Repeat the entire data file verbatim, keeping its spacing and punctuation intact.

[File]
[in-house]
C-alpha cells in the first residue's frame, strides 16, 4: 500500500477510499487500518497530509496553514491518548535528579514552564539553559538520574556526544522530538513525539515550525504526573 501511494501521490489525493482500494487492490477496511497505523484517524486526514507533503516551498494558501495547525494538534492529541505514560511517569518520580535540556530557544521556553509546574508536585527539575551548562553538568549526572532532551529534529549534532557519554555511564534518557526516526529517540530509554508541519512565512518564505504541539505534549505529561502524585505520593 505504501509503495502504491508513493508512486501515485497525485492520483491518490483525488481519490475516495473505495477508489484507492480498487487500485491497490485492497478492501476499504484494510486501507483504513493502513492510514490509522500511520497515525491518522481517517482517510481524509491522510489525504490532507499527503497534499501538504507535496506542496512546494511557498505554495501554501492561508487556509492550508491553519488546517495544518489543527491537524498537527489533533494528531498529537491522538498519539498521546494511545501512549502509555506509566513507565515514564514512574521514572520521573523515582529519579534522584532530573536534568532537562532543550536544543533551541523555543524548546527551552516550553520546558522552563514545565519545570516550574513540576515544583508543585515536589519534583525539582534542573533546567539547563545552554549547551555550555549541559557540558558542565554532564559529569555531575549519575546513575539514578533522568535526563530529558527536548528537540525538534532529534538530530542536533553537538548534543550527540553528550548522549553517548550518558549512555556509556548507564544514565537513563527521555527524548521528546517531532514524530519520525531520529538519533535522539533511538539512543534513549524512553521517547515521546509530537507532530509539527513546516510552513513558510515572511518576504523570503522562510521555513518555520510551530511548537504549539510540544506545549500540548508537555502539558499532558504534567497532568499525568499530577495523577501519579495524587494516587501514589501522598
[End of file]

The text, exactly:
[in-house]
C-alpha cells in the first residue's frame, strides 16, 4: 500500500477510499487500518497530509496553514491518548535528579514552564539553559538520574556526544522530538513525539515550525504526573 501511494501521490489525493482500494487492490477496511497505523484517524486526514507533503516551498494558501495547525494538534492529541505514560511517569518520580535540556530557544521556553509546574508536585527539575551548562553538568549526572532532551529534529549534532557519554555511564534518557526516526529517540530509554508541519512565512518564505504541539505534549505529561502524585505520593 505504501509503495502504491508513493508512486501515485497525485492520483491518490483525488481519490475516495473505495477508489484507492480498487487500485491497490485492497478492501476499504484494510486501507483504513493502513492510514490509522500511520497515525491518522481517517482517510481524509491522510489525504490532507499527503497534499501538504507535496506542496512546494511557498505554495501554501492561508487556509492550508491553519488546517495544518489543527491537524498537527489533533494528531498529537491522538498519539498521546494511545501512549502509555506509566513507565515514564514512574521514572520521573523515582529519579534522584532530573536534568532537562532543550536544543533551541523555543524548546527551552516550553520546558522552563514545565519545570516550574513540576515544583508543585515536589519534583525539582534542573533546567539547563545552554549547551555550555549541559557540558558542565554532564559529569555531575549519575546513575539514578533522568535526563530529558527536548528537540525538534532529534538530530542536533553537538548534543550527540553528550548522549553517548550518558549512555556509556548507564544514565537513563527521555527524548521528546517531532514524530519520525531520529538519533535522539533511538539512543534513549524512553521517547515521546509530537507532530509539527513546516510552513513558510515572511518576504523570503522562510521555513518555520510551530511548537504549539510540544506545549500540548508537555502539558499532558504534567497532568499525568499530577495523577501519579495524587494516587501514589501522598